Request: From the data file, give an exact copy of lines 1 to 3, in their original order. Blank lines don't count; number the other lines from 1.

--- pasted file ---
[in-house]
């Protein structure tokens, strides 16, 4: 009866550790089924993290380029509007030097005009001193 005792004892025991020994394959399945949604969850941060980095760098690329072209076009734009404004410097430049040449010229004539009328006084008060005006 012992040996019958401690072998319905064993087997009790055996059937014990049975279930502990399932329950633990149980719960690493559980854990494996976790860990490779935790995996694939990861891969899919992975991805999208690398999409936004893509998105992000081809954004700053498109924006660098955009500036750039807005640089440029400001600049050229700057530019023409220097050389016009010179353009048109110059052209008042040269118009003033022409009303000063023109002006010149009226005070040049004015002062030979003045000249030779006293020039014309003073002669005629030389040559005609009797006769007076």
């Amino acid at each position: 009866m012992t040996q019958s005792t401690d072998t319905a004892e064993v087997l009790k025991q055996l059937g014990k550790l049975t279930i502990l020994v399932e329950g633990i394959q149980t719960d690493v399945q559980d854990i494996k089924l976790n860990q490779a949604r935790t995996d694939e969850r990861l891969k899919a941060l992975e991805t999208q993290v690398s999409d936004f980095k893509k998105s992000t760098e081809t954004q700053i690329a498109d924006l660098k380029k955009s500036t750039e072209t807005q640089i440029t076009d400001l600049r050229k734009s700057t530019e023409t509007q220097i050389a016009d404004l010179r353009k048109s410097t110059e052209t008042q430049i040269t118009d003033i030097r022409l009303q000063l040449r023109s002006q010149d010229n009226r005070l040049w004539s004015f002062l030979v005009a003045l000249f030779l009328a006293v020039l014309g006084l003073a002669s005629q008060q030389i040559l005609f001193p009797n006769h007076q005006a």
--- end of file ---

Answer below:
[in-house]
């Protein structure tokens, strides 16, 4: 009866550790089924993290380029509007030097005009001193 005792004892025991020994394959399945949604969850941060980095760098690329072209076009734009404004410097430049040449010229004539009328006084008060005006 012992040996019958401690072998319905064993087997009790055996059937014990049975279930502990399932329950633990149980719960690493559980854990494996976790860990490779935790995996694939990861891969899919992975991805999208690398999409936004893509998105992000081809954004700053498109924006660098955009500036750039807005640089440029400001600049050229700057530019023409220097050389016009010179353009048109110059052209008042040269118009003033022409009303000063023109002006010149009226005070040049004015002062030979003045000249030779006293020039014309003073002669005629030389040559005609009797006769007076």
């Amino acid at each position: 009866m012992t040996q019958s005792t401690d072998t319905a004892e064993v087997l009790k025991q055996l059937g014990k550790l049975t279930i502990l020994v399932e329950g633990i394959q149980t719960d690493v399945q559980d854990i494996k089924l976790n860990q490779a949604r935790t995996d694939e969850r990861l891969k899919a941060l992975e991805t999208q993290v690398s999409d936004f980095k893509k998105s992000t760098e081809t954004q700053i690329a498109d924006l660098k380029k955009s500036t750039e072209t807005q640089i440029t076009d400001l600049r050229k734009s700057t530019e023409t509007q220097i050389a016009d404004l010179r353009k048109s410097t110059e052209t008042q430049i040269t118009d003033i030097r022409l009303q000063l040449r023109s002006q010149d010229n009226r005070l040049w004539s004015f002062l030979v005009a003045l000249f030779l009328a006293v020039l014309g006084l003073a002669s005629q008060q030389i040559l005609f001193p009797n006769h007076q005006a």